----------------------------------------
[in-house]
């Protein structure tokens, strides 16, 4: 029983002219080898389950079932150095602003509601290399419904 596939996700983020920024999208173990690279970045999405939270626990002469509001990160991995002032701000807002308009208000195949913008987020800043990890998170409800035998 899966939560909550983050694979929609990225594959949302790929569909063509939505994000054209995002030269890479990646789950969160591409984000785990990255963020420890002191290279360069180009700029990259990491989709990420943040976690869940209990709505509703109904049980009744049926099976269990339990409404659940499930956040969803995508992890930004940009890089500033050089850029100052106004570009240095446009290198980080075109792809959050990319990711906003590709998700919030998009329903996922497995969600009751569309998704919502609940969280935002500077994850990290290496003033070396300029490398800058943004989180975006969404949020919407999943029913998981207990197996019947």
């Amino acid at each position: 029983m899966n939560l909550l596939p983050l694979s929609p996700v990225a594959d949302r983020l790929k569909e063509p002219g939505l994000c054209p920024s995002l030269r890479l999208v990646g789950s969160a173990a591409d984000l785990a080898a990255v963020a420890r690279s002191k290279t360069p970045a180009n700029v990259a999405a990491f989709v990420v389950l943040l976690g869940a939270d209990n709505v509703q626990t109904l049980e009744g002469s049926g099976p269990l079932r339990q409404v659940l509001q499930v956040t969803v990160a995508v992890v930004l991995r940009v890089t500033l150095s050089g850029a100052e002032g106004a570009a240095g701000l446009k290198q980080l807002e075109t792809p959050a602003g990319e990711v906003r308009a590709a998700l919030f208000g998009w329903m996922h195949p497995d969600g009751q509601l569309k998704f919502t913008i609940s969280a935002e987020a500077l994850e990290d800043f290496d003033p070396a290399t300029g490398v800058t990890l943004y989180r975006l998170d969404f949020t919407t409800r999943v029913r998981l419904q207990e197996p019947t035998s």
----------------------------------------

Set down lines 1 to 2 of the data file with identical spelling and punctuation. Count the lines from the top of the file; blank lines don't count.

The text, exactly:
[in-house]
């Protein structure tokens, strides 16, 4: 029983002219080898389950079932150095602003509601290399419904 596939996700983020920024999208173990690279970045999405939270626990002469509001990160991995002032701000807002308009208000195949913008987020800043990890998170409800035998 899966939560909550983050694979929609990225594959949302790929569909063509939505994000054209995002030269890479990646789950969160591409984000785990990255963020420890002191290279360069180009700029990259990491989709990420943040976690869940209990709505509703109904049980009744049926099976269990339990409404659940499930956040969803995508992890930004940009890089500033050089850029100052106004570009240095446009290198980080075109792809959050990319990711906003590709998700919030998009329903996922497995969600009751569309998704919502609940969280935002500077994850990290290496003033070396300029490398800058943004989180975006969404949020919407999943029913998981207990197996019947």